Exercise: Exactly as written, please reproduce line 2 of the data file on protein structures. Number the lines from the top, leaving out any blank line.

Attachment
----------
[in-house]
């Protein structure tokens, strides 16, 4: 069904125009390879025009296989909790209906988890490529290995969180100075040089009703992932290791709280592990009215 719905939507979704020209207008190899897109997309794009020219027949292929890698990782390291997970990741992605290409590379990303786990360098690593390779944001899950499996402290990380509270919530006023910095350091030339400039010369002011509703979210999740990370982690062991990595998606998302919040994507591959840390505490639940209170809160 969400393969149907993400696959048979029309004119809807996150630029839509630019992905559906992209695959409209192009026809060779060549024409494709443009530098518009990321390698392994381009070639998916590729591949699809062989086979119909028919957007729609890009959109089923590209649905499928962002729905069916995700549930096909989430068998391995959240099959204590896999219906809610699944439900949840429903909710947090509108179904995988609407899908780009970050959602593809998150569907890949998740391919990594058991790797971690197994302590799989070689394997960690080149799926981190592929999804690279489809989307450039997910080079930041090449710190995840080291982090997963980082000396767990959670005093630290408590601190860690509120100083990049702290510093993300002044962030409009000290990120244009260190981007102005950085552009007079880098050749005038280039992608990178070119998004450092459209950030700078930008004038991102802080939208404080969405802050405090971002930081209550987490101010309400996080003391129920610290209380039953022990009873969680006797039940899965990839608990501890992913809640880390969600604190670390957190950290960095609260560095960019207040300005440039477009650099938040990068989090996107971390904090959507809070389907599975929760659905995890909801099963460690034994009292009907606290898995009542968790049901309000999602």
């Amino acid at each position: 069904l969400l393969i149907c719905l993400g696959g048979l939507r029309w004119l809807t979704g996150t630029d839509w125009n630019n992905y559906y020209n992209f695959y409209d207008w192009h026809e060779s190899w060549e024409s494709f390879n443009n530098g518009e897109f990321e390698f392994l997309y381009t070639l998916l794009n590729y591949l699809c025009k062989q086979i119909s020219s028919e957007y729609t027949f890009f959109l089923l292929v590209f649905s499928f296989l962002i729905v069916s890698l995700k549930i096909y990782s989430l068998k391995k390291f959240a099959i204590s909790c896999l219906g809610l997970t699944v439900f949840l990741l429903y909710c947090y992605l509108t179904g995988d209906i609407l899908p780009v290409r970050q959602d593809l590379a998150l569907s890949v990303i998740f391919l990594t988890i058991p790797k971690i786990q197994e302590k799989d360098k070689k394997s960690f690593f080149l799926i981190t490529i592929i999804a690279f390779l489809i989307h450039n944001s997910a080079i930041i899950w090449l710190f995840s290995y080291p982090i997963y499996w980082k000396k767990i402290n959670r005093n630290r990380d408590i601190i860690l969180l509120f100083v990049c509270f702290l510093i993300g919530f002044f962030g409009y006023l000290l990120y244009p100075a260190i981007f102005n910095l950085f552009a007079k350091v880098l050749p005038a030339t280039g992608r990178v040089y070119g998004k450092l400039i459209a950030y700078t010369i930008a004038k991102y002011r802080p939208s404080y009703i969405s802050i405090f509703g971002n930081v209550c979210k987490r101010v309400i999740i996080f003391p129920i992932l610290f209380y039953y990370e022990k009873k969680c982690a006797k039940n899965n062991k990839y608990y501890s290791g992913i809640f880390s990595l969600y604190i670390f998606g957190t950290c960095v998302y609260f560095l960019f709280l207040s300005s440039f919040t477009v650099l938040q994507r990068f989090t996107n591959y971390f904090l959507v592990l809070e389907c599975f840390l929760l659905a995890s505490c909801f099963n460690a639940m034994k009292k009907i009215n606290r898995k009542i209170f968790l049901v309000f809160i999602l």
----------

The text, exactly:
């Protein structure tokens, strides 16, 4: 069904125009390879025009296989909790209906988890490529290995969180100075040089009703992932290791709280592990009215 719905939507979704020209207008190899897109997309794009020219027949292929890698990782390291997970990741992605290409590379990303786990360098690593390779944001899950499996402290990380509270919530006023910095350091030339400039010369002011509703979210999740990370982690062991990595998606998302919040994507591959840390505490639940209170809160 969400393969149907993400696959048979029309004119809807996150630029839509630019992905559906992209695959409209192009026809060779060549024409494709443009530098518009990321390698392994381009070639998916590729591949699809062989086979119909028919957007729609890009959109089923590209649905499928962002729905069916995700549930096909989430068998391995959240099959204590896999219906809610699944439900949840429903909710947090509108179904995988609407899908780009970050959602593809998150569907890949998740391919990594058991790797971690197994302590799989070689394997960690080149799926981190592929999804690279489809989307450039997910080079930041090449710190995840080291982090997963980082000396767990959670005093630290408590601190860690509120100083990049702290510093993300002044962030409009000290990120244009260190981007102005950085552009007079880098050749005038280039992608990178070119998004450092459209950030700078930008004038991102802080939208404080969405802050405090971002930081209550987490101010309400996080003391129920610290209380039953022990009873969680006797039940899965990839608990501890992913809640880390969600604190670390957190950290960095609260560095960019207040300005440039477009650099938040990068989090996107971390904090959507809070389907599975929760659905995890909801099963460690034994009292009907606290898995009542968790049901309000999602």